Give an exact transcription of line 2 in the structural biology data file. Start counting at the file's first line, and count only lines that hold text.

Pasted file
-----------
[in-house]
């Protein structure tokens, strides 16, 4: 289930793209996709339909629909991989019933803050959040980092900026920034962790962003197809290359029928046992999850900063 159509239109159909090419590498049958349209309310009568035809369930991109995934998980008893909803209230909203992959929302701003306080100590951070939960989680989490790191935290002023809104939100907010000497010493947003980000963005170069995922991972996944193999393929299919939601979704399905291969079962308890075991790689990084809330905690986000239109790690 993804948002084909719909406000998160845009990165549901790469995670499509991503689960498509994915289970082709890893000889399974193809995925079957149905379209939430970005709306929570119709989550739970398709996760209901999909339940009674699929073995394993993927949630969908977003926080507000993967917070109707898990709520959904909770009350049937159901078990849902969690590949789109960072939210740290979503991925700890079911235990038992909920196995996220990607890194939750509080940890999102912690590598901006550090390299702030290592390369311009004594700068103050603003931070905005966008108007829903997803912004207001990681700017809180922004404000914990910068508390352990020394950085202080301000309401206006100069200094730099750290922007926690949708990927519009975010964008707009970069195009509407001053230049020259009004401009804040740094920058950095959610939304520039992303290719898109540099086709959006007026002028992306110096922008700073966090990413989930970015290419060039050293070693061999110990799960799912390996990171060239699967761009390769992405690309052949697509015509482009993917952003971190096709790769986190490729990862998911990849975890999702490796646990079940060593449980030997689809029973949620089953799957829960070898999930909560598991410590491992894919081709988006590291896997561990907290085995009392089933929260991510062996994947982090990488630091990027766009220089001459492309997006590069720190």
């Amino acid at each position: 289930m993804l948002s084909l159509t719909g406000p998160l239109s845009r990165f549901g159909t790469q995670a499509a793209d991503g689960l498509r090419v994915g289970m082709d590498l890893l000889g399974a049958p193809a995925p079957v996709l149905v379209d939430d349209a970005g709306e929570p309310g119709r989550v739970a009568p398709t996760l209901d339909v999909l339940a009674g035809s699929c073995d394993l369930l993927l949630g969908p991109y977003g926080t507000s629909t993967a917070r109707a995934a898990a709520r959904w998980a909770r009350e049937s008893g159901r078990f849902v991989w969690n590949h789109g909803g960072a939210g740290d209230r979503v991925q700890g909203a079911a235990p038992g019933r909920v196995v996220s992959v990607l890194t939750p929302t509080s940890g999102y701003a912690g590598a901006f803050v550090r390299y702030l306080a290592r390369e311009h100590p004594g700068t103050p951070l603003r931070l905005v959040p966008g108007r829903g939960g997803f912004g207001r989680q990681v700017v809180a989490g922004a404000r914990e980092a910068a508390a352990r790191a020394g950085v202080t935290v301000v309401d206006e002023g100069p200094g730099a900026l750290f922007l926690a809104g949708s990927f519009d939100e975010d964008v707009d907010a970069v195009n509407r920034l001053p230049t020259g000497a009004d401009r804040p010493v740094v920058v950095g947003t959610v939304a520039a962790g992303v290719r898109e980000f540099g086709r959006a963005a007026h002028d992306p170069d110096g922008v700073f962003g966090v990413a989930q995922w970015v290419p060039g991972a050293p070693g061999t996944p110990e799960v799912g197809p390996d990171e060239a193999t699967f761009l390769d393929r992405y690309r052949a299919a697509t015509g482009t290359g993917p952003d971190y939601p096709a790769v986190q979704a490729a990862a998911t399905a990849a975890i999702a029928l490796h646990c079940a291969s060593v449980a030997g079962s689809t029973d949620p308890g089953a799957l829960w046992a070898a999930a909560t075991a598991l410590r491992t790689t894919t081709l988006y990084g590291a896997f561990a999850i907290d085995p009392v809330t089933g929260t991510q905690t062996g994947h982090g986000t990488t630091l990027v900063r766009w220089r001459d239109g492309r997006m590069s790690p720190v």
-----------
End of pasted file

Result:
């Protein structure tokens, strides 16, 4: 289930793209996709339909629909991989019933803050959040980092900026920034962790962003197809290359029928046992999850900063 159509239109159909090419590498049958349209309310009568035809369930991109995934998980008893909803209230909203992959929302701003306080100590951070939960989680989490790191935290002023809104939100907010000497010493947003980000963005170069995922991972996944193999393929299919939601979704399905291969079962308890075991790689990084809330905690986000239109790690 993804948002084909719909406000998160845009990165549901790469995670499509991503689960498509994915289970082709890893000889399974193809995925079957149905379209939430970005709306929570119709989550739970398709996760209901999909339940009674699929073995394993993927949630969908977003926080507000993967917070109707898990709520959904909770009350049937159901078990849902969690590949789109960072939210740290979503991925700890079911235990038992909920196995996220990607890194939750509080940890999102912690590598901006550090390299702030290592390369311009004594700068103050603003931070905005966008108007829903997803912004207001990681700017809180922004404000914990910068508390352990020394950085202080301000309401206006100069200094730099750290922007926690949708990927519009975010964008707009970069195009509407001053230049020259009004401009804040740094920058950095959610939304520039992303290719898109540099086709959006007026002028992306110096922008700073966090990413989930970015290419060039050293070693061999110990799960799912390996990171060239699967761009390769992405690309052949697509015509482009993917952003971190096709790769986190490729990862998911990849975890999702490796646990079940060593449980030997689809029973949620089953799957829960070898999930909560598991410590491992894919081709988006590291896997561990907290085995009392089933929260991510062996994947982090990488630091990027766009220089001459492309997006590069720190």